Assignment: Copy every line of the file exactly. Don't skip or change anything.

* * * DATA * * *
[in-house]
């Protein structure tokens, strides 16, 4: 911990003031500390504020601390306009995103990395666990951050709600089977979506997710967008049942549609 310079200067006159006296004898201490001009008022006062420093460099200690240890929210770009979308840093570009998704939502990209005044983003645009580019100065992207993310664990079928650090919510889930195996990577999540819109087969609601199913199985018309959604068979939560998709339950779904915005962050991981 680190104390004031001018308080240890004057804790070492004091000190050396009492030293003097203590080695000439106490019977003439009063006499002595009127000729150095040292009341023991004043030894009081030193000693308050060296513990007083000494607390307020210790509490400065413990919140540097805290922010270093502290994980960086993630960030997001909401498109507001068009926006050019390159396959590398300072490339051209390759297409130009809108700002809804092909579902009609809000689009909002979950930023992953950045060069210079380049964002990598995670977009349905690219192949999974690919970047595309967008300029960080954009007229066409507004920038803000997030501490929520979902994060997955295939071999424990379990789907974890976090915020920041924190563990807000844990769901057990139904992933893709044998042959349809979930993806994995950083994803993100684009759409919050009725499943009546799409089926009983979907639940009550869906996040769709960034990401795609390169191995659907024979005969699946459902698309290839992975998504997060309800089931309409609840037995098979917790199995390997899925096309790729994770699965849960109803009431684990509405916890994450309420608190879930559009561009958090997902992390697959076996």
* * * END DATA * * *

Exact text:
[in-house]
């Protein structure tokens, strides 16, 4: 911990003031500390504020601390306009995103990395666990951050709600089977979506997710967008049942549609 310079200067006159006296004898201490001009008022006062420093460099200690240890929210770009979308840093570009998704939502990209005044983003645009580019100065992207993310664990079928650090919510889930195996990577999540819109087969609601199913199985018309959604068979939560998709339950779904915005962050991981 680190104390004031001018308080240890004057804790070492004091000190050396009492030293003097203590080695000439106490019977003439009063006499002595009127000729150095040292009341023991004043030894009081030193000693308050060296513990007083000494607390307020210790509490400065413990919140540097805290922010270093502290994980960086993630960030997001909401498109507001068009926006050019390159396959590398300072490339051209390759297409130009809108700002809804092909579902009609809000689009909002979950930023992953950045060069210079380049964002990598995670977009349905690219192949999974690919970047595309967008300029960080954009007229066409507004920038803000997030501490929520979902994060997955295939071999424990379990789907974890976090915020920041924190563990807000844990769901057990139904992933893709044998042959349809979930993806994995950083994803993100684009759409919050009725499943009546799409089926009983979907639940009550869906996040769709960034990401795609390169191995659907024979005969699946459902698309290839992975998504997060309800089931309409609840037995098979917790199995390997899925096309790729994770699965849960109803009431684990509405916890994450309420608190879930559009561009958090997902992390697959076996």